NFSUSERD(8) BSD System Manager's Manual NFSUSERD(8)NAMEnfsuserd — load user and group information into the kernel for NFSv4 ser‐
SYNOPSISnfsuserd [-domain domain_name] [-usertimeout minutes]
[-usermax max_cache_size] [-verbose] [-force] [num_servers]
DESCRIPTIONnfsuserd loads user and group information into the kernel for NFSv4. It
must be running for NFSv4 to function correctly, either client or server.
Upon startup, it loads the machines DNS domain name, plus timeout and
cache size limit into the kernel. It then preloads the cache with group
and user information, up to the cache size limit and forks off N children
(default 4), that service requests from the kernel for cache misses. The
master server is there for the sole purpose of killing off the slaves.
To stop the nfsuserd, send a SIGUSR1 to the master server.
The following options are available:
This option allows you to override the default DNS domain name,
which is acquired by taking either the suffix on the machine's
hostname or, if that name is not a fully qualified host name, the
cannonical name as reported by getaddrinfo(3).
Overrides the default timeout for cache entries, in minutes. If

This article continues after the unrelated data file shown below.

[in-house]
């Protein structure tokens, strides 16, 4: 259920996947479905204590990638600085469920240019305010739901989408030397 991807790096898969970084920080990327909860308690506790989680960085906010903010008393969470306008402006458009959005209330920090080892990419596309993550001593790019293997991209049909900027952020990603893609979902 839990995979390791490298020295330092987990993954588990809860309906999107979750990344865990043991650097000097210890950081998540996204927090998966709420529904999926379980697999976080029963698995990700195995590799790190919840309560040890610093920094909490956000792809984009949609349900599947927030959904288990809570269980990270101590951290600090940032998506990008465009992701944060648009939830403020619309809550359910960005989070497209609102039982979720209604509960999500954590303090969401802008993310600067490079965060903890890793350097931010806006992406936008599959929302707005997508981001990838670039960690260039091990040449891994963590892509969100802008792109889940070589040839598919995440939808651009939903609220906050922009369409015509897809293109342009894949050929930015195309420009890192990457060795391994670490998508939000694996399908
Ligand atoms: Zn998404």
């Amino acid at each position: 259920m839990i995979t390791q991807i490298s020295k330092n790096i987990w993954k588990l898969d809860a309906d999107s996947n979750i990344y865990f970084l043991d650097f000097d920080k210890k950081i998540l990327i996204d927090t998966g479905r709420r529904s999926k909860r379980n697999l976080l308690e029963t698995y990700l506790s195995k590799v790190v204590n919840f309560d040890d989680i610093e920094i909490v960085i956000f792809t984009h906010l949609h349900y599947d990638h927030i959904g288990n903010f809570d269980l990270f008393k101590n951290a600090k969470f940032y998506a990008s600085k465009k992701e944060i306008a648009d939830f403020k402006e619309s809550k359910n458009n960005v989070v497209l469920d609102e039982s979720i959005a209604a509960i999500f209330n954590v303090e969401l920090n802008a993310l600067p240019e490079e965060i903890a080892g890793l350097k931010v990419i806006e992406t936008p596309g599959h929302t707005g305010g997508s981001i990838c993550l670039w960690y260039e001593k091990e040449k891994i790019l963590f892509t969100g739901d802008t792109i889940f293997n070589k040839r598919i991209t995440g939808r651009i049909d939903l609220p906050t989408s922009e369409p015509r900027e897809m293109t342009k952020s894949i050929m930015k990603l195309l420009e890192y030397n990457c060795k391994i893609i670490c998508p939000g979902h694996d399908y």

the timeout is specified as 0, cache entries never time out. The
longer the time out, the better the performance, but the longer
it takes for replaced entries to be seen. If your user/group
database management system almost never re-uses the same names or
id numbers, a large timeout is recommended. The default is 1
Overrides the default upper bound on the cache size. The larger
the cache, the more kernel memory is used, but the better the
performance. If your system can afford the memory use, make this
the sum of the number of entries in your group and password data‐
bases. The default is 200 entries.
When set, the server logs a bunch of information to syslog.
-force This flag option must be set to restart the daemon after it has
gone away abnormally and refuses to start, because it thinks
nfsuserd is already running.
Specifies how many servers to create (max 20). The default of 4
may be sufficient. You should run enough servers, so that ps(1)
shows almost no running time for one or two of the slaves after
the system has been running for a long period. Running too few
will have a major performance impact, whereas running too many
will only tie up some resources, such as a process table entry
and swap space.
SEE ALSOgetpwent(3), getgrent(3), nfsv4(4), group(5), passwd(5), nfsd(8).
The nfsuserd utility was introduced with the NFSv4 experimental subsystem
The nfsuserd use getgrent(3) and getpwent(3) library calls to resolve
requests and will hang if the servers handling those requests fail and
the library functions don't return. See group(5) and passwd(5) for more
information on how the databases are accessed.
BSD April 25, 2009 BSD